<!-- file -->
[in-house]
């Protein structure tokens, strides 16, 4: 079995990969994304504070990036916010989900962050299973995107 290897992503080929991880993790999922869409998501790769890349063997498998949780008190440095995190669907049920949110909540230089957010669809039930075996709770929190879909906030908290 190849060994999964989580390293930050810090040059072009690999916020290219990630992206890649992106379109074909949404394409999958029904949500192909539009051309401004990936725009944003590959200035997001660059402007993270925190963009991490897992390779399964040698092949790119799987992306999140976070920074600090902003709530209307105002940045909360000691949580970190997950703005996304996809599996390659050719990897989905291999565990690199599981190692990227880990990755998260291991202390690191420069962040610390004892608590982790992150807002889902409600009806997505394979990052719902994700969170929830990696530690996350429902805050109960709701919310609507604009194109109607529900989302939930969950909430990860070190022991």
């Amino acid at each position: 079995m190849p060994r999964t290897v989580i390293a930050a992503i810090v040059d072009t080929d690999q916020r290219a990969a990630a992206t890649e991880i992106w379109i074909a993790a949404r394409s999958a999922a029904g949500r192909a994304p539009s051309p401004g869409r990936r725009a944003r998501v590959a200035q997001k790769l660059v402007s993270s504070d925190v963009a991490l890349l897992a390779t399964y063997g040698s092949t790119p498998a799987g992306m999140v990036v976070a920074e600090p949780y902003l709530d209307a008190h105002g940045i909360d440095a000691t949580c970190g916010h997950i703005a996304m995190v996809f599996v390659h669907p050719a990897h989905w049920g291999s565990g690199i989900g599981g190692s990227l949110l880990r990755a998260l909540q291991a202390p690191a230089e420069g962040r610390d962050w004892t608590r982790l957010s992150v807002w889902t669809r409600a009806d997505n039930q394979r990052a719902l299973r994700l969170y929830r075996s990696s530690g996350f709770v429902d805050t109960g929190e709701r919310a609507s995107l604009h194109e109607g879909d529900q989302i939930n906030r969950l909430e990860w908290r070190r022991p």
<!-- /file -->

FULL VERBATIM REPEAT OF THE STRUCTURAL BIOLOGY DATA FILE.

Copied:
[in-house]
């Protein structure tokens, strides 16, 4: 079995990969994304504070990036916010989900962050299973995107 290897992503080929991880993790999922869409998501790769890349063997498998949780008190440095995190669907049920949110909540230089957010669809039930075996709770929190879909906030908290 190849060994999964989580390293930050810090040059072009690999916020290219990630992206890649992106379109074909949404394409999958029904949500192909539009051309401004990936725009944003590959200035997001660059402007993270925190963009991490897992390779399964040698092949790119799987992306999140976070920074600090902003709530209307105002940045909360000691949580970190997950703005996304996809599996390659050719990897989905291999565990690199599981190692990227880990990755998260291991202390690191420069962040610390004892608590982790992150807002889902409600009806997505394979990052719902994700969170929830990696530690996350429902805050109960709701919310609507604009194109109607529900989302939930969950909430990860070190022991």
């Amino acid at each position: 079995m190849p060994r999964t290897v989580i390293a930050a992503i810090v040059d072009t080929d690999q916020r290219a990969a990630a992206t890649e991880i992106w379109i074909a993790a949404r394409s999958a999922a029904g949500r192909a994304p539009s051309p401004g869409r990936r725009a944003r998501v590959a200035q997001k790769l660059v402007s993270s504070d925190v963009a991490l890349l897992a390779t399964y063997g040698s092949t790119p498998a799987g992306m999140v990036v976070a920074e600090p949780y902003l709530d209307a008190h105002g940045i909360d440095a000691t949580c970190g916010h997950i703005a996304m995190v996809f599996v390659h669907p050719a990897h989905w049920g291999s565990g690199i989900g599981g190692s990227l949110l880990r990755a998260l909540q291991a202390p690191a230089e420069g962040r610390d962050w004892t608590r982790l957010s992150v807002w889902t669809r409600a009806d997505n039930q394979r990052a719902l299973r994700l969170y929830r075996s990696s530690g996350f709770v429902d805050t109960g929190e709701r919310a609507s995107l604009h194109e109607g879909d529900q989302i939930n906030r969950l909430e990860w908290r070190r022991p």